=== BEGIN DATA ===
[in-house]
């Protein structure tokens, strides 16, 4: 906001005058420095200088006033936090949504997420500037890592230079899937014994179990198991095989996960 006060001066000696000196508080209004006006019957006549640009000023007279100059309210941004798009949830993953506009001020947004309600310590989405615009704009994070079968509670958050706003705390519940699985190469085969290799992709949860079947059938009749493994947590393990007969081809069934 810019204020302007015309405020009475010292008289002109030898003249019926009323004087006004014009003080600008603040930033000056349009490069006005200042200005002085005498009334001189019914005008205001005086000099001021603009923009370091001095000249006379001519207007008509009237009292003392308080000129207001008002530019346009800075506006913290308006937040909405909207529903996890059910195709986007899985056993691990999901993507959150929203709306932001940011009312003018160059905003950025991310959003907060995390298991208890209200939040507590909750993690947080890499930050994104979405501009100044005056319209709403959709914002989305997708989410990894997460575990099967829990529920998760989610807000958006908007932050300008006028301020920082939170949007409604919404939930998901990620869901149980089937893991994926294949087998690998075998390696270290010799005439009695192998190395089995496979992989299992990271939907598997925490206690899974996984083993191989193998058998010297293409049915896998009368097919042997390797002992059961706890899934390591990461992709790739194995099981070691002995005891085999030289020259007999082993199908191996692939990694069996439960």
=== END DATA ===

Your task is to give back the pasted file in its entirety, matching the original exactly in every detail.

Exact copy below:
[in-house]
């Protein structure tokens, strides 16, 4: 906001005058420095200088006033936090949504997420500037890592230079899937014994179990198991095989996960 006060001066000696000196508080209004006006019957006549640009000023007279100059309210941004798009949830993953506009001020947004309600310590989405615009704009994070079968509670958050706003705390519940699985190469085969290799992709949860079947059938009749493994947590393990007969081809069934 810019204020302007015309405020009475010292008289002109030898003249019926009323004087006004014009003080600008603040930033000056349009490069006005200042200005002085005498009334001189019914005008205001005086000099001021603009923009370091001095000249006379001519207007008509009237009292003392308080000129207001008002530019346009800075506006913290308006937040909405909207529903996890059910195709986007899985056993691990999901993507959150929203709306932001940011009312003018160059905003950025991310959003907060995390298991208890209200939040507590909750993690947080890499930050994104979405501009100044005056319209709403959709914002989305997708989410990894997460575990099967829990529920998760989610807000958006908007932050300008006028301020920082939170949007409604919404939930998901990620869901149980089937893991994926294949087998690998075998390696270290010799005439009695192998190395089995496979992989299992990271939907598997925490206690899974996984083993191989193998058998010297293409049915896998009368097919042997390797002992059961706890899934390591990461992709790739194995099981070691002995005891085999030289020259007999082993199908191996692939990694069996439960």